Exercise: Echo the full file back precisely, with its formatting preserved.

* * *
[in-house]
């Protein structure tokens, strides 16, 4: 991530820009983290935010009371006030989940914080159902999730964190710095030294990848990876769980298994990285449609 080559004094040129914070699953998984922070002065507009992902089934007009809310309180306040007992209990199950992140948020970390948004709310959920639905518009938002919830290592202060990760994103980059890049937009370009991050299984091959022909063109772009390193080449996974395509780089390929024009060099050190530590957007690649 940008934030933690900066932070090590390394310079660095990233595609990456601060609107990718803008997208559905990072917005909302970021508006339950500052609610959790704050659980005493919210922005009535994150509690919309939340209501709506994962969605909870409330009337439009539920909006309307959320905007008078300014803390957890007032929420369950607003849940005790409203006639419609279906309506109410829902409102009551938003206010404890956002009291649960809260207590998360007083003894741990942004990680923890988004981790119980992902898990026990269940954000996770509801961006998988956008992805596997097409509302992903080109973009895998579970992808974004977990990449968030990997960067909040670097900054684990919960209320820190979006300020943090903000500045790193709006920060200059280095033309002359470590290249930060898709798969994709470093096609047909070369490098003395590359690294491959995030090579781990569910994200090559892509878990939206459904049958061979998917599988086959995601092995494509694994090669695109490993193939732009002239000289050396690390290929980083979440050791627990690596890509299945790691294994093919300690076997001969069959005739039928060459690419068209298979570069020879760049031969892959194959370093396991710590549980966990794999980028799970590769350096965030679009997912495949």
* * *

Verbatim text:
[in-house]
């Protein structure tokens, strides 16, 4: 991530820009983290935010009371006030989940914080159902999730964190710095030294990848990876769980298994990285449609 080559004094040129914070699953998984922070002065507009992902089934007009809310309180306040007992209990199950992140948020970390948004709310959920639905518009938002919830290592202060990760994103980059890049937009370009991050299984091959022909063109772009390193080449996974395509780089390929024009060099050190530590957007690649 940008934030933690900066932070090590390394310079660095990233595609990456601060609107990718803008997208559905990072917005909302970021508006339950500052609610959790704050659980005493919210922005009535994150509690919309939340209501709506994962969605909870409330009337439009539920909006309307959320905007008078300014803390957890007032929420369950607003849940005790409203006639419609279906309506109410829902409102009551938003206010404890956002009291649960809260207590998360007083003894741990942004990680923890988004981790119980992902898990026990269940954000996770509801961006998988956008992805596997097409509302992903080109973009895998579970992808974004977990990449968030990997960067909040670097900054684990919960209320820190979006300020943090903000500045790193709006920060200059280095033309002359470590290249930060898709798969994709470093096609047909070369490098003395590359690294491959995030090579781990569910994200090559892509878990939206459904049958061979998917599988086959995601092995494509694994090669695109490993193939732009002239000289050396690390290929980083979440050791627990690596890509299945790691294994093919300690076997001969069959005739039928060459690419068209298979570069020879760049031969892959194959370093396991710590549980966990794999980028799970590769350096965030679009997912495949």